This contention is answered by the record with reference to the copies of the claim forms submitted by Piedmont-Tenth. Though the earlier testimony of the authenticating witness could have been clearer, counsel for appellants on cross examination asked if this was "a copy of the original claim form," and the answer was "Right." Documents of this type are properly admissible under Code Ann. 38-710 without accounting for the original. Smith v. Smith, 224 Ga. 442 (162 SE2d 379)
With reference to the copies of checks, the situation is less clear, the witness having testified at one point that "it's a copy of a copy," and one question later "It's a voucher copy of the check drawn for Piedmont-Tenth." We observe that the documents from which the copies were made themselves bear the notation "Copy--Non Negotiable."
Under Georgia law, papers which are executed simultaneously with the original, by the same stroke of the pen or the typewriter, are admissible as primary evidence because they are considered duplicate originals. Raulerson v. Jones, 122 Ga. App. 440 (177 SE2d 181)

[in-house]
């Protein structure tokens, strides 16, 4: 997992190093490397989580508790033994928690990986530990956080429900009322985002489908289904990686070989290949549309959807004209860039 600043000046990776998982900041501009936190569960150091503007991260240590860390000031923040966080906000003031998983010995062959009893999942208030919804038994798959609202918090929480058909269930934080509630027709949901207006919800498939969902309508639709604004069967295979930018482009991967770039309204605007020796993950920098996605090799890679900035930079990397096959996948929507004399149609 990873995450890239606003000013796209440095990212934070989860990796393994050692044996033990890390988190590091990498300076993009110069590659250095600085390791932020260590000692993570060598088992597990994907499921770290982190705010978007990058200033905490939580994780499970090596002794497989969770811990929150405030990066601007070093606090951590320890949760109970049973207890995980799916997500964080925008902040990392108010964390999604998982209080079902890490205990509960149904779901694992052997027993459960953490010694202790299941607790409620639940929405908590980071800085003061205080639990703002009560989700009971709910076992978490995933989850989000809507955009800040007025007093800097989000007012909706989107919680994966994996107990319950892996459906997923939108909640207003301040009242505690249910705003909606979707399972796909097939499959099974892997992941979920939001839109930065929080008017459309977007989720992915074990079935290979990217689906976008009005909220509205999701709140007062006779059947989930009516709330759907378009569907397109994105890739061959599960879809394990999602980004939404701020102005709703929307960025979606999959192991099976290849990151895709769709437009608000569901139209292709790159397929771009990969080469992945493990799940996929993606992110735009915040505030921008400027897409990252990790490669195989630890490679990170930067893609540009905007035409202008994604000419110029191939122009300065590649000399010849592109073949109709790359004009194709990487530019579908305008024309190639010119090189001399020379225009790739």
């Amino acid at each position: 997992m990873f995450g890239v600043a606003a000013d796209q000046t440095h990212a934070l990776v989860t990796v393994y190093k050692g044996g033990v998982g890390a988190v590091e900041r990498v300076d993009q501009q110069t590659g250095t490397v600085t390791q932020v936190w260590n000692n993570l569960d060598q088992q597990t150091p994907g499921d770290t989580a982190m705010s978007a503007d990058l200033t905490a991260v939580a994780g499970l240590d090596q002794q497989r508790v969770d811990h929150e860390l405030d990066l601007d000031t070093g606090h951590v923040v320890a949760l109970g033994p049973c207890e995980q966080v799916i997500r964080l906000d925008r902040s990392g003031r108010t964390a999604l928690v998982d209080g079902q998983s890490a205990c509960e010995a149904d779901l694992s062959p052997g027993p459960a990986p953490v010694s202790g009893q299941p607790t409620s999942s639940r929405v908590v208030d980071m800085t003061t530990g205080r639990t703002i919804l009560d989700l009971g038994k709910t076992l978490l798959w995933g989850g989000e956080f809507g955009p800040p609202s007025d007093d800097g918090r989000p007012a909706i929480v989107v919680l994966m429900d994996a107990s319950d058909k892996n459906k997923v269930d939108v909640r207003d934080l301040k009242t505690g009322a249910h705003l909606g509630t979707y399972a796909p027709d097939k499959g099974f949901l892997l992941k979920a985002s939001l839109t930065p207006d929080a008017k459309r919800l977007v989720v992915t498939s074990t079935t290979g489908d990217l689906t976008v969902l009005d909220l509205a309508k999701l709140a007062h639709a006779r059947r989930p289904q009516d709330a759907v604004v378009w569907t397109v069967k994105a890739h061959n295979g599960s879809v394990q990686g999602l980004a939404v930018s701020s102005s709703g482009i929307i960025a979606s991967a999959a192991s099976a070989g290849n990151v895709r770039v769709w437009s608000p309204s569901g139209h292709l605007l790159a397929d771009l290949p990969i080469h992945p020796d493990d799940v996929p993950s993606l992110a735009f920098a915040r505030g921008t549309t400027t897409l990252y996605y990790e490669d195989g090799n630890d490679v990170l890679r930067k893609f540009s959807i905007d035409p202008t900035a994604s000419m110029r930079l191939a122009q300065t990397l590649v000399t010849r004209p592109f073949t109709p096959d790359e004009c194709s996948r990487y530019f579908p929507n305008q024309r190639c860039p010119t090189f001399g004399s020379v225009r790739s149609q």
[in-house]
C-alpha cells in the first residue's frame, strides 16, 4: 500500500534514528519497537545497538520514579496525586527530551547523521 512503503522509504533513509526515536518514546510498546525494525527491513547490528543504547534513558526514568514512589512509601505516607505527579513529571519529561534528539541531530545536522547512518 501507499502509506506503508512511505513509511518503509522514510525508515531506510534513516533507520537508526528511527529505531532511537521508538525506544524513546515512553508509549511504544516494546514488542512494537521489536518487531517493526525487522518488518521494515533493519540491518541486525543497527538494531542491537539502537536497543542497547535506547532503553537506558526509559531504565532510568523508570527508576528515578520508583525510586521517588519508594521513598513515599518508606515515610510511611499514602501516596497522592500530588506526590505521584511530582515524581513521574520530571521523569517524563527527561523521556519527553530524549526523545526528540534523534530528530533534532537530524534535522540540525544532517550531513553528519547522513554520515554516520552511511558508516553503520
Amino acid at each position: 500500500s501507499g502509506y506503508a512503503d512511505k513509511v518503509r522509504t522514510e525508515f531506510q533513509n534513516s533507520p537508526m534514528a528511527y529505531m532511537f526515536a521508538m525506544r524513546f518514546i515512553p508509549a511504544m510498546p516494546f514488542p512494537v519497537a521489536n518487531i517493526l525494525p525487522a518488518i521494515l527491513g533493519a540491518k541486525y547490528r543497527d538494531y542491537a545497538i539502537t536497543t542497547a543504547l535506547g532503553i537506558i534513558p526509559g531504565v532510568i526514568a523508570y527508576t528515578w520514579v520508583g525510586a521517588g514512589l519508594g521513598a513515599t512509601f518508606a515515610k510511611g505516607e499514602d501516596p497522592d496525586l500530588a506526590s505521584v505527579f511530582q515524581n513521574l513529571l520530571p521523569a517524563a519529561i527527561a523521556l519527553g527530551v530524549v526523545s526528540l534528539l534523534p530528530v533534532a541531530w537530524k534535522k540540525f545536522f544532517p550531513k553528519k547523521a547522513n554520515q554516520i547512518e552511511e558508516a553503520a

. Therefore, copies of duplicate originals are admissible under Code Ann 38-710, without accounting for the original. Cf. Pitman v. Dixie Ornamental Iron Co., 122 Ga. App. 404 (177 SE2d 167)
. Though the record is not without ambiguity, the testimony of the authenticating witness was that the documents were copies of "voucher" copies of the checks--which is consistent with their being copies of duplicate originals and therefore admissible. This matter rested within the sound discretion of the trial judge (Williams v. American Surety Co., 83 Ga. App. 66 (62 SE2d 673)
; 11 Encyc. of Ga. L. 317, Evidence, 66 (1967 Supp. 1972)), and on the record as a whole, we rule that this discretion was not abused in admitting these documents. This ruling is based on the reasons given above, and on the additional reason that the evidence contained in the exhibits questioned here was merely cumulative. The same evidence concerning the amounts paid to Piedmont-Tenth was presented by oral testimony and by the documents comprising another exhibit, to which no objection has been raised here.
Having decided both points raised by appellants against them, we affirm.
Heyman & Sizemore, George H. Myshrall, Jr., for appellee.